April 3, 2013

KOH: Lying Next to Spectacles

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Maybe tomorrow, if you stop by New York’s Museum of Modern Art around closing time, you’ll see Tilda Swinton sleeping in a glass case. Or, better yet, you’ll see James Franco watching Tilda Swinton sleep in a glass case. As you’ve already heard too many times, on about five more unspecified days this year, Swinton will be taking a nap at unspecified locations in MoMA. As The Huffington Post has noted, it’s not the kind of performance that’s going to win Swinton an Academy Award. It’s not going to win her the Turner Prize either, but then again, that’s not the point. The artistic merits of Swinton’s performance piece have already been savaged by mostly bemused critics, some of whom have neither too kindly nor fairly cast Swinton as a fame hungry B-list actress.

Call her eccentric, maybe, but the Scottish actress is arguably more interesting than the average celebrity. While the impeccably dressed Swinton won an Oscar for playing a vindictive lawyer in 2007’s Michael Clayton (if you really want some kind of proof of her giftedness), she is perhaps better known for championing androgyny and resembling David Bowie. To further fuel charges of bizarreness, Swinton gave an expectedly peculiar speech in Bowie’s stead at the opening of the Victoria and Albert Museum’s exhibition of over 300 Bowie artifacts. Reflecting on recent weeks, Swinton surmised that, “the alien is the best company after all for so many more than the few.” All of this, of course, qualifies Swinton as a worthy art object. By art critic Willoughby Sharp’s definition, at least, Swinton’s work does count as body art, where the body is “the subject and object of the work.”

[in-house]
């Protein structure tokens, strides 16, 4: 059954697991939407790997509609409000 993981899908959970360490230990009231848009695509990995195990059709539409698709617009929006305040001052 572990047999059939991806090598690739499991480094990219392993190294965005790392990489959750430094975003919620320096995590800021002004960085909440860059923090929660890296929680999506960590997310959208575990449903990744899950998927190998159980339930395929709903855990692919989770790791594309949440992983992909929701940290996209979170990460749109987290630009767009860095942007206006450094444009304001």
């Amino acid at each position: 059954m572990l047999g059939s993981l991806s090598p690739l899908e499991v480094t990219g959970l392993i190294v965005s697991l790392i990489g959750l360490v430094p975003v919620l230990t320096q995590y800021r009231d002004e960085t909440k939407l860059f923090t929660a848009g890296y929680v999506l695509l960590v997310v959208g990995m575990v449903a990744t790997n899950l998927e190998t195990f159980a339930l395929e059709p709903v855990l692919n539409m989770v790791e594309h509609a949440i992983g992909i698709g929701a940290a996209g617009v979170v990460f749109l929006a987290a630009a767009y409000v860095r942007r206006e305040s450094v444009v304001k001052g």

Slyly entitled The Maybe, Swinton’s piece is decidedly self-aware. The identification card matter-of-factly reads: “living artist, glass, steel, mattress, pillows, linen, water, spectacles.” First staged by Swinton and the artist Cornelia Parker at the Serpentine Gallery in 1995, The Maybe was brought to MoMA by Chief Curator at Large Klaus Biesenbach, who thought the work historic. But for someone as, well, inventive and unusual as Swinton, The Maybe seems rather tame. No one is getting nailed to a Volkswagen Beetle (Chris Burden in Trans-fixed) or letting strangers cut away her clothing as she kneels without protest on stage (Yoko Ono in Cut Piece).  It might not be easy to look comfortable while pretending to sleep in a glass box for hours, but Marina Abramovic indisputably surpasses Swinton. At Abramovic’s 2010 MoMA retrospective, she not only sat still for hours (736.5 hours, to be precise), but gazed at visitors one-on-one so intensely that many of them cried.

The Maybe is audaciously unspectacular. It is not explicitly violent, though some lines are crossed. The glass case invites you to stare hard at Swinton and, in doing so, compels some kind of uneasy introspection: What are you looking at, and why are you looking at it?  Unlike in Abramovic’s 2010 performance, however, the artist’s gaze is not reflected back at the viewer. The artist is present, but not quite. Still, you just want to see what all the fuss is about, just like the camera-wielding tourists who peer studiously the Mona Lisa at the Louvre. As a kind of idealized sleeping beauty, Swinton weaves several romances together — particularly those of fairytales and celebrity. It might be more interesting if Swinton wore, say, an ivory Lanvin gown or a soft blue Haider Ackermann suit. But she doesn’t choose to do that. Maybe the point is that there isn’t much out of the ordinary to be seen, or that the ordinary is worthy of being seen. Maybe we are the show; we create the spectacle as we clamor around the art.

None of the above is groundbreaking in the least. But that doesn’t mean it isn’t, in some way, magical. In MoMA’s case, it all makes perfect sense. “Reticence is the new excess,” wrote art historian Terry Smith, as he discussed MoMA’s architecture in his page-turning meditation on that perpetual question: What is contemporary art? Built in the aftermath of the unignorable, lavish curves of Frank Gehry’s Guggenheim Bilbao, MoMA’s new building is almost invisible. In an attempt to make “massive consumption inconspicuous,” Yoshio Taniguchi implored MoMA’s trustees to, “Give me your millions, and I will make you an outstanding museum. Give me more, and I will make it disappear.” Give me your $25, and I will give you Tilda Swinton. Maybe.

Original Author: Daveen Koh